The theory of good

I interrupt our forecast programming, and scheduled ramblings about my convertible collection to invite you on an adventure with me.


So a little while ago I was watching ‘The Good Place’, which is a marginally entertaining Netflix series starring Kristen Bell. Trying really hard here not to give away important plot points, but, there’s this bit when they discover that no humans are going to the Good Place (The abode of the blessed/Valhalla/Olympus/Kingdom of Heaven, or whatever other fabulous name you and your belief system may have for post mortem bliss) not even the one dude that accidentally correctly theorized how the filing system for human souls worked, during a spring break bender. You see, no matter how helpful, selfless, charitable, considerate or forgiving you are as you perform your way through life, the backdrop to our interactions is just a huge mess of moral free discrepancies that generates harm. I get that this is a comedy, and I promise that I laughed, but also, Wow. I love it when a thing makes my head spin a little bit.


Look at it this way; what if someone was keeping score? What if God was a gender neutral, all powerful counter of the moral abacus in the sky? What if we are literally held responsible for the damage of every action we engage in? How many points would you lose with one fast fashion t-shirt, or an apple whose origins are not your own organic back garden? Literally everything we do now has a messy immorality attached to it at some point, what if the mess was so murky that even Mother Teresa couldn’t even make it to the Good Place? It makes perfect sense to me.


After briefly checking the WWW for Good Place Cults, I can confirm that I will not be joining any dodgy commune to grow my own tomatoes, but maybe I can offer something to the bigger picture, rather than purely looking to create fashion that is better for the environment.


You know I love fashion, right? Every time I buy something I feel bad, like, Super Bad (and not in a cool 80’s way). You know, I try to buy vintage, donated, made myself, and I try to do the right thing, but I am raising kids, am a tired University student, and I am not exactly rolling in cash, so honestly, I can’t do it all. Neither can you, and no one would expect you to. We literally do not have the time, local resources or skill sets to make all our actions morally positive, so we have to trust global corporations to make all our consumer decisions for us, and we all know what that’s going to look like. If you aren’t sure you could start by watching Stacey Dooley’s BBC 3 documentary ‘Fashion’s dirty secrets’, and that is just the very tip of a filthy iceberg.


In the immortal words of the doors, ‘the time to hesitate is through’.


I have an idea!


What if we create a community of people that would rent, rather than buy clothes? What if we could rent designer vintage fashion and support local artisanal creators, ethical designers, and fabulous innovative fashion by renting their products, rather than just buying stuff, and passing it on when we’re bored.


How about we accept that as humans we are limited and suffer with strong boredom reflexes (I’m talking about me), the ones that make you want something new, as soon as the buzz for the last thing subsides, 30 minutes into wearing it (again, me)? What if we build a beautiful webstore to fulfil your natural consumer urges, but transform the usual WANT – WEAR – WASTE paradigm of our fashion spending into a WANT – WEAR – SHARE dynamic?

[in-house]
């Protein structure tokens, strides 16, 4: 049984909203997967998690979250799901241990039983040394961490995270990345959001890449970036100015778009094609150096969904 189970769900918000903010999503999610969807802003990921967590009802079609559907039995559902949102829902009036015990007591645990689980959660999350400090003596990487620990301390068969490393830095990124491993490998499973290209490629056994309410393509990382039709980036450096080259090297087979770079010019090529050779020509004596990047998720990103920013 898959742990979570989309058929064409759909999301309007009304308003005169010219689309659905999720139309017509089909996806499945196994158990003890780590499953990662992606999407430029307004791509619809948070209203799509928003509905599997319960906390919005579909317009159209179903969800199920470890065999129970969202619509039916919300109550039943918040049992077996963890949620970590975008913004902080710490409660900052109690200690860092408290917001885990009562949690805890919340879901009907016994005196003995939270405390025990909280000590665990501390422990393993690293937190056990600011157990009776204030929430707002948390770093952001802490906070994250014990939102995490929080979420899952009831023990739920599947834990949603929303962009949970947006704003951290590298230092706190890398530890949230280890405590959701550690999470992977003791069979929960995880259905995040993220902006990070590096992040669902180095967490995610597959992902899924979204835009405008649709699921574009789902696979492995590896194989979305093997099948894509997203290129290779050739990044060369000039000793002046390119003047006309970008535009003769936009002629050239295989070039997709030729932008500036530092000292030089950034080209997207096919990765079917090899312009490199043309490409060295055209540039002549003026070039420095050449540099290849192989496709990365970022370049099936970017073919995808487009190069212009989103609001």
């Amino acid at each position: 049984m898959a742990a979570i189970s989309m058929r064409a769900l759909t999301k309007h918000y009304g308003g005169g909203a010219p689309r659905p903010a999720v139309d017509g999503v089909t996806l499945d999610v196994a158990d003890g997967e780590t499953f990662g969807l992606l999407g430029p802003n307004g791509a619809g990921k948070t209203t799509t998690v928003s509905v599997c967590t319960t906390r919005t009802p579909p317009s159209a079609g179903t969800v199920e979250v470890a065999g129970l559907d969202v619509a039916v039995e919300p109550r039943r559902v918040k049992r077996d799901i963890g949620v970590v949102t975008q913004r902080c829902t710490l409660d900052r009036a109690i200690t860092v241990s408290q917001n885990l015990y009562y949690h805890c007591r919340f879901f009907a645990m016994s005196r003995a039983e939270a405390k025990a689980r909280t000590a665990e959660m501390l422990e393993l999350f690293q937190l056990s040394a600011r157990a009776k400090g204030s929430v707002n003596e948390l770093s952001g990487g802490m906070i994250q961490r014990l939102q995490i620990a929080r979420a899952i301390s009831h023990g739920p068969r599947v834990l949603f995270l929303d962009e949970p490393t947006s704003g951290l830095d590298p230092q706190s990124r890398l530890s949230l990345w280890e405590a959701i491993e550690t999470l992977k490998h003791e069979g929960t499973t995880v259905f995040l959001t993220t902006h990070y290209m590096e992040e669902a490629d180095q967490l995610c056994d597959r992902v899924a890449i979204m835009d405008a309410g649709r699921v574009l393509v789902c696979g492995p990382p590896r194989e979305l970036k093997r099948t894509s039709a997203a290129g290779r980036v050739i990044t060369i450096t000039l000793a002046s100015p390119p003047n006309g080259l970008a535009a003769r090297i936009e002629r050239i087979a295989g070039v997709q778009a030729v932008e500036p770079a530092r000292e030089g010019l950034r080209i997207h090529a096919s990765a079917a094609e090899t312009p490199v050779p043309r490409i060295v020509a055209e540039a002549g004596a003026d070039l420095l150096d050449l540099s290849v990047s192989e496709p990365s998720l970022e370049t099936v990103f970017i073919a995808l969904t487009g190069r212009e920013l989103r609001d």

Imagine, next time you have a fancy family do, you find the perfect dress, then buy the shoes and bag to match, possibly even a hat, if it’s winter at the least you need a cover-up too. You look awesome, you get the compliments, everyone loves this look on you, they’ve never seen it before and you’re super pleased that there’s no one else in your outfit. Following the glowing premier, what happens to that outfit? Back of the wardrobe gathering dust? Honestly, because you can’t wear the same dress twice, right?


How about you have access to limited collections, of beautiful sustainable clothes, or small design companies that manufacture in the UK, some even knit in their front room while they are watching East Enders? How about you can borrow 4 pieces a month, take care of them, and return them at the end of the month to replace with new things? How about your entire fancy outfit costing you a monthly subscription and not a few hundred wasted pounds?

Fancy a borrow of any of these Eve Copper designs, or some of the vintage I’ve featured through my blog? Do the survey, you wont regret it!


I think it sounds like a bit of an adventure, and I am creating a map, I’m putting together a few experiments to help make this concept a reality, and I’m looking for volunteer customers. I know that this entire blog was constructed with questions, but I have just one more….Will you join me? If you’re a female (sorry males, I need to focus my efforts in this investigation, I still love you all though, and feel free to message me your thoughts), please help forward my research by visiting the following link and completing my survey.


Let’s earn ourselves a spot in Paradise for when we end up 6 feet under! *

*The author of this post wishes to make it clear that this is not a sales promise, it’s a joke. There are no heavenly golden tickets here, just some crazy theology and a mad woman with a plan.

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Eve Copper